Carl Icahn could corner a third of the Atlantic City gaming market if he beats Donald Trump and bondholders in heated bankruptcy proceedings over the fate of Trump Entertainment Resorts.
Icahn is looking to add the Trump casinos to a portfolio that would include the Tropicana Casino and Resort, which he agreed to buy out of bankruptcy last year for the heavily discounted price of $200 million.
Icahn’s combined ownership of Tropicana and the Trump casinos would represent about a third of Atlantic City’s $3.9 billion gaming market. Bondholders contend such holdings by a single person would violate the New Jersey Casino Control Act’s ban on “undue economic concentration.”
Icahn’s attorneys disputed that argument, pointing out that Harrah’s Entertainment Inc. already has a bigger share of the market through its ownership of the Bally’s, Caesars, Harrah’s Resort and Showboat casinos. Altogether, the Harrah’s casinos control about 40 per cent of the Atlantic City marketplace.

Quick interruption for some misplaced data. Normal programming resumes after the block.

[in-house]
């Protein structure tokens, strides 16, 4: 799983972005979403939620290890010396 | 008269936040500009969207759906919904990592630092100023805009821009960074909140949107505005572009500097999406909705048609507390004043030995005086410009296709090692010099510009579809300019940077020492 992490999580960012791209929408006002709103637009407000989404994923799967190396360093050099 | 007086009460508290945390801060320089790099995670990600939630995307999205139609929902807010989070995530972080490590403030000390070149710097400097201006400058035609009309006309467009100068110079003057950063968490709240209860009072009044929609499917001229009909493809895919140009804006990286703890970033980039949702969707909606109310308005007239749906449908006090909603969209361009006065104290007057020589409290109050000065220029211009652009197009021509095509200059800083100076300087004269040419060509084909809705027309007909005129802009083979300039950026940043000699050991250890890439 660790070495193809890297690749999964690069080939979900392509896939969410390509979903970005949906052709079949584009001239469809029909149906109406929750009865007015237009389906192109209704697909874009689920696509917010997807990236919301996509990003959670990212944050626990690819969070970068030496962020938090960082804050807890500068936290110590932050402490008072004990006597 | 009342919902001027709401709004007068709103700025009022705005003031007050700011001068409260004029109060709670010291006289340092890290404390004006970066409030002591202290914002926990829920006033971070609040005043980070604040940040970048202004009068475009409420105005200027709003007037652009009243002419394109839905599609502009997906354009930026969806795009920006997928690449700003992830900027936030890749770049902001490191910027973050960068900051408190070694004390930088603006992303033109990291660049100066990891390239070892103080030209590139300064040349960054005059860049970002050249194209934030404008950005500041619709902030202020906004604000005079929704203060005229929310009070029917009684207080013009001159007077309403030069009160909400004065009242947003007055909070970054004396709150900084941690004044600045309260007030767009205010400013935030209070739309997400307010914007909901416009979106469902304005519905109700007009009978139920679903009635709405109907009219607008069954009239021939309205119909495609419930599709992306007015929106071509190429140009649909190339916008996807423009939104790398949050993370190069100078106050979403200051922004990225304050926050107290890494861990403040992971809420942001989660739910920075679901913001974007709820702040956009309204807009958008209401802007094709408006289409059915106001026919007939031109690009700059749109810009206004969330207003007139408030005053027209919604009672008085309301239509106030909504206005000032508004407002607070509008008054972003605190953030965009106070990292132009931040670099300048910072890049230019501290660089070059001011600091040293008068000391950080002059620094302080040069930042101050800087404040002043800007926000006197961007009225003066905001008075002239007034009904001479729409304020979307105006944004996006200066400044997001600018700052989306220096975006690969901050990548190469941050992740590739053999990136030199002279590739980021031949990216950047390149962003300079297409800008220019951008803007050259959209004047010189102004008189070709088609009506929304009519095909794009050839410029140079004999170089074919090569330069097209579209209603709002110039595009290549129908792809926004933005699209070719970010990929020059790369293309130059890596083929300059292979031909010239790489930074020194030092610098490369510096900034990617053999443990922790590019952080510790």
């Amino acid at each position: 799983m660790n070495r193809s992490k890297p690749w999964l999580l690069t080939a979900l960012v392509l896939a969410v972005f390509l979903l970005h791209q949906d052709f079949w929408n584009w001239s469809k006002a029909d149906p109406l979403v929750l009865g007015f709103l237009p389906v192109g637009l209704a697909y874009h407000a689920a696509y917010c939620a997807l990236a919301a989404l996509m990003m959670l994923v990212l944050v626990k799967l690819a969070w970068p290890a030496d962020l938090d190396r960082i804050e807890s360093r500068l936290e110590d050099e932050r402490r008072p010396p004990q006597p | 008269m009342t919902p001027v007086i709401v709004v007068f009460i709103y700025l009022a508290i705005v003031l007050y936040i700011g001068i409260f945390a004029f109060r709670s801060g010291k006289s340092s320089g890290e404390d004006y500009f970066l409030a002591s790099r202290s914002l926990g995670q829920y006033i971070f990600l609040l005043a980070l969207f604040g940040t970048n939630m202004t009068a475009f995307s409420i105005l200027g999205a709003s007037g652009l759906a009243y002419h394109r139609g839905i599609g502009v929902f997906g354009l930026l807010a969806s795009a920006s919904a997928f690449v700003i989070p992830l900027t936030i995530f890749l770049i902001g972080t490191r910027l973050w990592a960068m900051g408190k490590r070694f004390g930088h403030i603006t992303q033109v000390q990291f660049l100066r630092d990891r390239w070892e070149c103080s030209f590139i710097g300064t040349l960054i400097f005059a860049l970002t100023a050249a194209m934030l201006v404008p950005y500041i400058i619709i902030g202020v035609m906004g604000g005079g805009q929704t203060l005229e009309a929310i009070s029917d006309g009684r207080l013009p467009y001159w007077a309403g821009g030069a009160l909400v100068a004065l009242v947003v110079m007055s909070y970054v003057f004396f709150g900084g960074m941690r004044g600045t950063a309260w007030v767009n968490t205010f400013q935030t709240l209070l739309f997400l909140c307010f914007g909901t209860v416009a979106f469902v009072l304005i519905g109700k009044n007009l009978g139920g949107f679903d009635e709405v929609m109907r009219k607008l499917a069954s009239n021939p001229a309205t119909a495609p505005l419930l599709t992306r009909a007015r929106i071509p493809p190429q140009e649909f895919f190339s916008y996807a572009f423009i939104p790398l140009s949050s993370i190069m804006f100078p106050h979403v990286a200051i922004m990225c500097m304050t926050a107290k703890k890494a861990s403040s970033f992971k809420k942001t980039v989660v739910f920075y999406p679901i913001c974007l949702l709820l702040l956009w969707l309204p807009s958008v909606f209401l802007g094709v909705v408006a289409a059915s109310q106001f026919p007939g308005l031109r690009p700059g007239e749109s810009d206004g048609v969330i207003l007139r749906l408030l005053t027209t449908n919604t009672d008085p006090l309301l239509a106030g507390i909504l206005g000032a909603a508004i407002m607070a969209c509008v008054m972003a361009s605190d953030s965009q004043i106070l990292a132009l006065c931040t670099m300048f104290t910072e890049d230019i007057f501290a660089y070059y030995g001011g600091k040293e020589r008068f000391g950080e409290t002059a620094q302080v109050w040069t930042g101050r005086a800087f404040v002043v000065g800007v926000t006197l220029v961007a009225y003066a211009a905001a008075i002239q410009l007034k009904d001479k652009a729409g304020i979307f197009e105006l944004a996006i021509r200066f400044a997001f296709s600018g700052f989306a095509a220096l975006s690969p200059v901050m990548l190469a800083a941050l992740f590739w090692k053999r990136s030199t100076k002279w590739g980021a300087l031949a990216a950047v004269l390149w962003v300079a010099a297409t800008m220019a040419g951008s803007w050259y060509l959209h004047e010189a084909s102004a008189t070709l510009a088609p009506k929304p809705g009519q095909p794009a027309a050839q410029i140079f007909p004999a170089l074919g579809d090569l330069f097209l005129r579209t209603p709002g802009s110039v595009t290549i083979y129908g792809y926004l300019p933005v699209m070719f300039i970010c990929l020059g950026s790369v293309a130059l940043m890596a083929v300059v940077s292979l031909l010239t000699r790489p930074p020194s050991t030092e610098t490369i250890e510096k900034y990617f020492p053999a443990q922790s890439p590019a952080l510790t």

While Donald Trump appears to be arguing that Carl Icahn has a bad recording managing casinos, he has little credibility throwing stones right now:
“The debtors are in fact teetering on the edge of a cliff or may have already gone over,” Icahn lead attorney Jeffrey Jonas said of Trump Entertainment. “There is a real risk the company could plunge into liquidation in April.”
Jonas noted the Trump casinos have been in Chapter 11 bankruptcy three times since the early 1990s. He claimed they could fall into bankruptcy a fourth time if bondholders get control of the company. He also said the Trump casinos have missed their financial projections in nine of the last 10 years and have been slashing capital spending to avoid a financial crisis.
Given Carl Icahn’s recent activity in Las Vegas, it’s clear he’s betting big on U.S. casinos.
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